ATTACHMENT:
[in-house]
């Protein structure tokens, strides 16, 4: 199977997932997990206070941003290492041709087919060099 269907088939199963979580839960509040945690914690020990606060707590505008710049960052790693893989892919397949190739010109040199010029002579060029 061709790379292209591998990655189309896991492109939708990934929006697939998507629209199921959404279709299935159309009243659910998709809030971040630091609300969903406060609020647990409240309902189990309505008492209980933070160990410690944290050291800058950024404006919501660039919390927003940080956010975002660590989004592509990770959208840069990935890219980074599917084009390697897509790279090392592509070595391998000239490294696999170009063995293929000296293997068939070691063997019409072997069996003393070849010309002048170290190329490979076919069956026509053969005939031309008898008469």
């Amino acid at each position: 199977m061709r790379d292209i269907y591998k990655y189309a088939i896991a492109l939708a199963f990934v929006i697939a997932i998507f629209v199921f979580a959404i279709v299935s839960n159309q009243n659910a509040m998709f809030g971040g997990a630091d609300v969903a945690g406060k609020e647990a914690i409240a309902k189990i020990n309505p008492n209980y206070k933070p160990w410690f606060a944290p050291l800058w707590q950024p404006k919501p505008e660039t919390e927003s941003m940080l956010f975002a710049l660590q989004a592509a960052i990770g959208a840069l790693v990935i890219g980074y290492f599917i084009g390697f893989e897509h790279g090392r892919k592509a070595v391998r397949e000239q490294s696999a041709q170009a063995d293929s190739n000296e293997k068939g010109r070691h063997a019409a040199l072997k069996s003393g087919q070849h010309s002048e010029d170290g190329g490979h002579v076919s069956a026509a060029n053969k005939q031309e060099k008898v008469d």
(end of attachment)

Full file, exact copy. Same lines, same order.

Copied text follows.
[in-house]
């Protein structure tokens, strides 16, 4: 199977997932997990206070941003290492041709087919060099 269907088939199963979580839960509040945690914690020990606060707590505008710049960052790693893989892919397949190739010109040199010029002579060029 061709790379292209591998990655189309896991492109939708990934929006697939998507629209199921959404279709299935159309009243659910998709809030971040630091609300969903406060609020647990409240309902189990309505008492209980933070160990410690944290050291800058950024404006919501660039919390927003940080956010975002660590989004592509990770959208840069990935890219980074599917084009390697897509790279090392592509070595391998000239490294696999170009063995293929000296293997068939070691063997019409072997069996003393070849010309002048170290190329490979076919069956026509053969005939031309008898008469």
């Amino acid at each position: 199977m061709r790379d292209i269907y591998k990655y189309a088939i896991a492109l939708a199963f990934v929006i697939a997932i998507f629209v199921f979580a959404i279709v299935s839960n159309q009243n659910a509040m998709f809030g971040g997990a630091d609300v969903a945690g406060k609020e647990a914690i409240a309902k189990i020990n309505p008492n209980y206070k933070p160990w410690f606060a944290p050291l800058w707590q950024p404006k919501p505008e660039t919390e927003s941003m940080l956010f975002a710049l660590q989004a592509a960052i990770g959208a840069l790693v990935i890219g980074y290492f599917i084009g390697f893989e897509h790279g090392r892919k592509a070595v391998r397949e000239q490294s696999a041709q170009a063995d293929s190739n000296e293997k068939g010109r070691h063997a019409a040199l072997k069996s003393g087919q070849h010309s002048e010029d170290g190329g490979h002579v076919s069956a026509a060029n053969k005939q031309e060099k008898v008469d």